As for the Astros, the trade creates an opportunity for one of their top offensive prospects, outfielder J.D. Martinez, who has been called up to replace Pence. The biggest surprise in the system since he was drafted in the 20th round out of a D-II school two years ago, all Martinez has done is hit. His career minor-league line is .326/.380/.540, yet scouts constantly question his lack of tools. When he earned Sally League MVP honors last year, everyone said Martinez was too old for the level; when he slugged just .407 in 50 Texas League games following a promotion, people thought that proved the regression. Now at .340/.416/.549, more and more scouts are in the position to just shrug their shoulders and admit that despite being a bit slow, not throwing especially well, and having a swing that is anything but out of a textbook, Martinez can just hit. Despite the numbers, the lack of star-level tools is an important note, and he profiles more as a second-division starter, or the kind of guy who plays the position until Houston can find something better. —Kevin Goldstein
Acquired OF-R Hunter Pence and cash from the Astros for 1B-L Jonathan Singleton, RHP Jarred Cosart, RHP Josh Zeid, and a player to be named later. [7/29]
Give props to Ruben Amaro Jr. for once again coming through at the deadline. In 2009 he grabbed Cliff Lee, last season he massaged Roy Oswalt from the Astros, and here he takes another key piece of Houston’s roster in Pence. Every fan base wants their general manager to go out and make something happen, and Amaro has done just that at each deadline thus far without fail. Still, not everything is roses with this trade, as the Phillies gave up some quality talent, and it does not improve them as much as you would think.
Let’s start from the top: Pence is a good player who can help just about any team win ballgames. At 28, he still has some prime seasons left, and he will not qualify for free agency until after next season. On a qualitative basis, Pence is something of a consistency fiend’s favorite, hitting 25 home runs in each of the past three seasons and finishing with the same batting average in 2009 and 2010 (.282). Those are somewhat trivial accomplishments, though, as Pence’s on-base percentage and slugging percentage were considerably lower in 2010 than 2009, but people value the concept of a player who has an entrenched batting average and home run total.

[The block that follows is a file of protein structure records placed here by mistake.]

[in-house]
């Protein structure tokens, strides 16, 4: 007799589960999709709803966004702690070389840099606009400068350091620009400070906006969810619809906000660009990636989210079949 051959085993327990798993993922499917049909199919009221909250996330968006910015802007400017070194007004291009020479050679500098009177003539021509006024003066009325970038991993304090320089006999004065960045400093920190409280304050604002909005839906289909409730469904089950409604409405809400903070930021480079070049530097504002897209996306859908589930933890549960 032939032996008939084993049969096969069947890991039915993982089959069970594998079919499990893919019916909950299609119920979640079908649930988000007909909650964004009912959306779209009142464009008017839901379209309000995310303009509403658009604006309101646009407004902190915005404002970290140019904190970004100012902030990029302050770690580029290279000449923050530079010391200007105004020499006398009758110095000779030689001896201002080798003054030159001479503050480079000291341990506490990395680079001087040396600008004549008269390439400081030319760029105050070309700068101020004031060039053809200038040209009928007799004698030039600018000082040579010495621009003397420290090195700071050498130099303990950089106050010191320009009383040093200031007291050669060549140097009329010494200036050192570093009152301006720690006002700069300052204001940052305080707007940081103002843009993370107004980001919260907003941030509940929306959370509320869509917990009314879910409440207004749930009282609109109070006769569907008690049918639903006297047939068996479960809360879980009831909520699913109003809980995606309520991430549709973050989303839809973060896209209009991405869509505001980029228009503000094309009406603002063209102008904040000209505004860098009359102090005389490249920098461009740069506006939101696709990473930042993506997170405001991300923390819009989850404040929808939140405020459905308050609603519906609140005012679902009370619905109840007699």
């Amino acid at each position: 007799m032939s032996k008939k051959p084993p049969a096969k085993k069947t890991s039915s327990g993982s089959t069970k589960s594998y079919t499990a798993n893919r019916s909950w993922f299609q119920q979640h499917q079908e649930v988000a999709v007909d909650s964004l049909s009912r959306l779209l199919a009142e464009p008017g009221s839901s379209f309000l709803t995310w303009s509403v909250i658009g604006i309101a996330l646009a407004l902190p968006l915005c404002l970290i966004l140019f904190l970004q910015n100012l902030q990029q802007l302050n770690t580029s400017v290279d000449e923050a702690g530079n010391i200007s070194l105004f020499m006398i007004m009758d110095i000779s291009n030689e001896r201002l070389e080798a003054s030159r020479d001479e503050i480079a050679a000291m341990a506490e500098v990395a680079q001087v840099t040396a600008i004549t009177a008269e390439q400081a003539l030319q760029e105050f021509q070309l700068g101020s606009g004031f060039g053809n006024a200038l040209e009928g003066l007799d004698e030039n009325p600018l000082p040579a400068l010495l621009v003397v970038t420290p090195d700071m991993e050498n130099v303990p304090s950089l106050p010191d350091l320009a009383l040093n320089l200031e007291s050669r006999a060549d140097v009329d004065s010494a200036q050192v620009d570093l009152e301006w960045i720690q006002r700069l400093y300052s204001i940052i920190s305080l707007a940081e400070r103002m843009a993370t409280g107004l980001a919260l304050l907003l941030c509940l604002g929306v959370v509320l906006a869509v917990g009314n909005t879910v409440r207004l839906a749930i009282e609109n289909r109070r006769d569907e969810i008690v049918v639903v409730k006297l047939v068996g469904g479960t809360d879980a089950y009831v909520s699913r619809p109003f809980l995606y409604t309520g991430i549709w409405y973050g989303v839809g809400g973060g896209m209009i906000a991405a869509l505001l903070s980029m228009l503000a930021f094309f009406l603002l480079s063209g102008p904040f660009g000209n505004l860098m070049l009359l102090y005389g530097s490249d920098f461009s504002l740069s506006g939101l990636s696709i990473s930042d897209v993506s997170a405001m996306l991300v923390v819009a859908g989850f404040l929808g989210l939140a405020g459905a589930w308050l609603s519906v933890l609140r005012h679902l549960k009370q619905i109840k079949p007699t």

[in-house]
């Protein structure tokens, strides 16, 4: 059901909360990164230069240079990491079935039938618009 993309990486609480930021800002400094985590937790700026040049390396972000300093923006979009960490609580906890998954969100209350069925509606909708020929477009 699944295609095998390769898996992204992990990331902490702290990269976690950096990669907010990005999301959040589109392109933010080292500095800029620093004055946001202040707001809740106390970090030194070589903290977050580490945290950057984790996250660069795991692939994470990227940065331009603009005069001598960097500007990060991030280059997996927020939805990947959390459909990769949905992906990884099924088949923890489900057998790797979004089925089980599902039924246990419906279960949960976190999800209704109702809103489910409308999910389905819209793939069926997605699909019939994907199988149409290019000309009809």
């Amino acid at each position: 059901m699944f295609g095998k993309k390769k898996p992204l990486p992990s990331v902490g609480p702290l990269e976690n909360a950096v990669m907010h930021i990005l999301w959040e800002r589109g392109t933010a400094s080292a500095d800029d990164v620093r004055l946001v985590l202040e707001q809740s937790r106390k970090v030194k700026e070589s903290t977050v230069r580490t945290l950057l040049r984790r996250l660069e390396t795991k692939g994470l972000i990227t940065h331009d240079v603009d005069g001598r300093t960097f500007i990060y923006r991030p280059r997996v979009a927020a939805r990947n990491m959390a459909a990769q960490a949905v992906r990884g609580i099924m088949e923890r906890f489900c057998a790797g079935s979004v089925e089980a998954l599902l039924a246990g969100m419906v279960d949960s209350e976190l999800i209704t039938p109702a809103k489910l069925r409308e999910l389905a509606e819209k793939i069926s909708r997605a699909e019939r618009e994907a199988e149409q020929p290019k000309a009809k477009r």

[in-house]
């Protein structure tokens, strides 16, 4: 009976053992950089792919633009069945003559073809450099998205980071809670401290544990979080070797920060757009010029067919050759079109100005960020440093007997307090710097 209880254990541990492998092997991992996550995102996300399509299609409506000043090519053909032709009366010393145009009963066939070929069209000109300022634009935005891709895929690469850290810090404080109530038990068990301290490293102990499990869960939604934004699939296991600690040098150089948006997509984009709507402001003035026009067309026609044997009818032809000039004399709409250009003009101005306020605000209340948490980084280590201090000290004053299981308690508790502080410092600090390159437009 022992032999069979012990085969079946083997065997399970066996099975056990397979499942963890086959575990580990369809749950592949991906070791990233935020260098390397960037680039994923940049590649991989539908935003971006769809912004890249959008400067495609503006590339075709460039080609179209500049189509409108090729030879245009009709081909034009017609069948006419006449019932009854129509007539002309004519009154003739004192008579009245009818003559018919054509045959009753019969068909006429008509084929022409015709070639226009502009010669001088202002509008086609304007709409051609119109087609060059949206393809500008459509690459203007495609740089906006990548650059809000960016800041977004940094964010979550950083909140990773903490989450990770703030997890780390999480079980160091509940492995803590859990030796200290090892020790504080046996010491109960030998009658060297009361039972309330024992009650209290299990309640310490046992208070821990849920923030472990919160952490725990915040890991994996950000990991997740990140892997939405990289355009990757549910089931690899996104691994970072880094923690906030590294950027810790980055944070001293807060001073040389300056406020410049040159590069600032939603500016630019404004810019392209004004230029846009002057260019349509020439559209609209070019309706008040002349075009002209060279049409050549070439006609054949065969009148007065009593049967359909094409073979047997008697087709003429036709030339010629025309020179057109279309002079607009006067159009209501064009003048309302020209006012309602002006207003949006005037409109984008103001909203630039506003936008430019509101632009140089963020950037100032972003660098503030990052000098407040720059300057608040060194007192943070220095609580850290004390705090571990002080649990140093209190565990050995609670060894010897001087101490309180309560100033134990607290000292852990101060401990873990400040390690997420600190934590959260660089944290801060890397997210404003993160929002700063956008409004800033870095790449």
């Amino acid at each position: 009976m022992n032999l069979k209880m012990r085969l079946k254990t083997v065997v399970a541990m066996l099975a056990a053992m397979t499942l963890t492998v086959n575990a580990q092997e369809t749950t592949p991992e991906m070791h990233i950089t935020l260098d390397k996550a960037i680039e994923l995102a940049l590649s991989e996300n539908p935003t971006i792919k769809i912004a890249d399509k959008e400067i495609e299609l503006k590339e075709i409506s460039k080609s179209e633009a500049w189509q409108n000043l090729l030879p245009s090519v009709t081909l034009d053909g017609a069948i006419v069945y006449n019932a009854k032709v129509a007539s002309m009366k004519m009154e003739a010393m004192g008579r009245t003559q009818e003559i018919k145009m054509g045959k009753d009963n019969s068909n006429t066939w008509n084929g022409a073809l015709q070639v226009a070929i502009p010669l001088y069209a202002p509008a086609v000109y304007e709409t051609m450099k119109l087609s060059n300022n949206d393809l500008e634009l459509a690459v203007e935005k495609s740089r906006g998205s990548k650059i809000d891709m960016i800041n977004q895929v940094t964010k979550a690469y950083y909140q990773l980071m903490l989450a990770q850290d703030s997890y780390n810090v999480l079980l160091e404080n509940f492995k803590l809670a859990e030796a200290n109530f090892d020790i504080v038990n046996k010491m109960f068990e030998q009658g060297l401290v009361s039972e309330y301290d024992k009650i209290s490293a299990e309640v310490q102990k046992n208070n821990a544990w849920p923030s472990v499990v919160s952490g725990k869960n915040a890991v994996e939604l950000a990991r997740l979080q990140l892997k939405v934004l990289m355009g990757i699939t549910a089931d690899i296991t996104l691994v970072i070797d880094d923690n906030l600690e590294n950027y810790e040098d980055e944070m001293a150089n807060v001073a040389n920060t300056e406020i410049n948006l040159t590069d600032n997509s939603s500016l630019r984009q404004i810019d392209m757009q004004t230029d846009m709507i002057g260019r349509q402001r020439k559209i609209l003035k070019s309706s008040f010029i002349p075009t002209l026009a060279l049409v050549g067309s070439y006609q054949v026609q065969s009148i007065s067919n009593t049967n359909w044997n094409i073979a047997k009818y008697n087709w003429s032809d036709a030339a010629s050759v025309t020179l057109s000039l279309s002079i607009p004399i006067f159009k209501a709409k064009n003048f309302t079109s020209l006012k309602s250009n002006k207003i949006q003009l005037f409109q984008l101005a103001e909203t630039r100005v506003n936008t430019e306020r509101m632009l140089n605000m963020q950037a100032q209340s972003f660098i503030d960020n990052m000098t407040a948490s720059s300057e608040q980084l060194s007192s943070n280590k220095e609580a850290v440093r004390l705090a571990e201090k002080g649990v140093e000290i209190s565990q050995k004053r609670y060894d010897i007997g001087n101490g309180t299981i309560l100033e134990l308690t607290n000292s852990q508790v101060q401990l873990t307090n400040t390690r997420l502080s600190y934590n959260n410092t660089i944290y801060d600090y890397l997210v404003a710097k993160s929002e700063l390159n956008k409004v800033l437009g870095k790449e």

Pence still looks good by more advanced metrics, however, as he has been worth 12 Wins Above Replacement Player since the 2008 season started. Compare that to other right-handed outfielders on the market like B.J. Upton (10.3), Carlos Quentin (9.7), Josh Willingham (9.4), Ryan Ludwick (9.2), and Michael Bourn (8.6), and you can argue that the Phillies got the best of the bunch. At some point or another, having so many good players on a single roster leads to a diminishing effect on returns. The Phillies aren’t at the point where they have All-Star caliber players sitting on the bench, but adding another win or two just doesn’t make much of a difference in the regular season given what they had in place.
Entering Saturday, our Playoff Odds Report gave the Phillies a 99.1 percent chance of making the postseason. It isn’t definitive, but it’s close, and that’s part of the reason why this trade isn’t about the regular seaso; it’s about the postseason. Over those five-to-seven game series’, the best team doesn’t always win, but adding another good player to an already great team provides another layer of protection against what the Phillies experienced last postseason when they desperately needed another right-handed bat. With Pence around for the 2012 and 2013 seasons, he could effectively solve the dilemma for three postseason trips.
Perhaps the biggest problem with acquiring Pence is that the Phillies chose to jettison Domonic Brown in the aftermath. Brown is a better player than Raul Ibanez right now, but let’s face it, the regular season is merely a formality for the Phillies. What matters is the postseason and stacking the deck in their favor. That means Brown needs to be on the postseason roster, even if it’s just to platoon with Ben Francisco. Otherwise, why orchestrate the big trades and signings only to ignore the easiest in-house solution? In the interim, the Phillies can soak up the benefits of freezing Brown’s service time clock.
Acquiring Pence makes sense for the Phillies as he makes them a better team and takes another target off the Braves radar, but they were already bound for the playoffs regardless. It’s all about winning another World Series or two, and Pence can help them achieve that. So can Domonic Brown; you just hope they give him a shot. —R.J. Anderson
Kevin Goldstein is an author of Baseball Prospectus.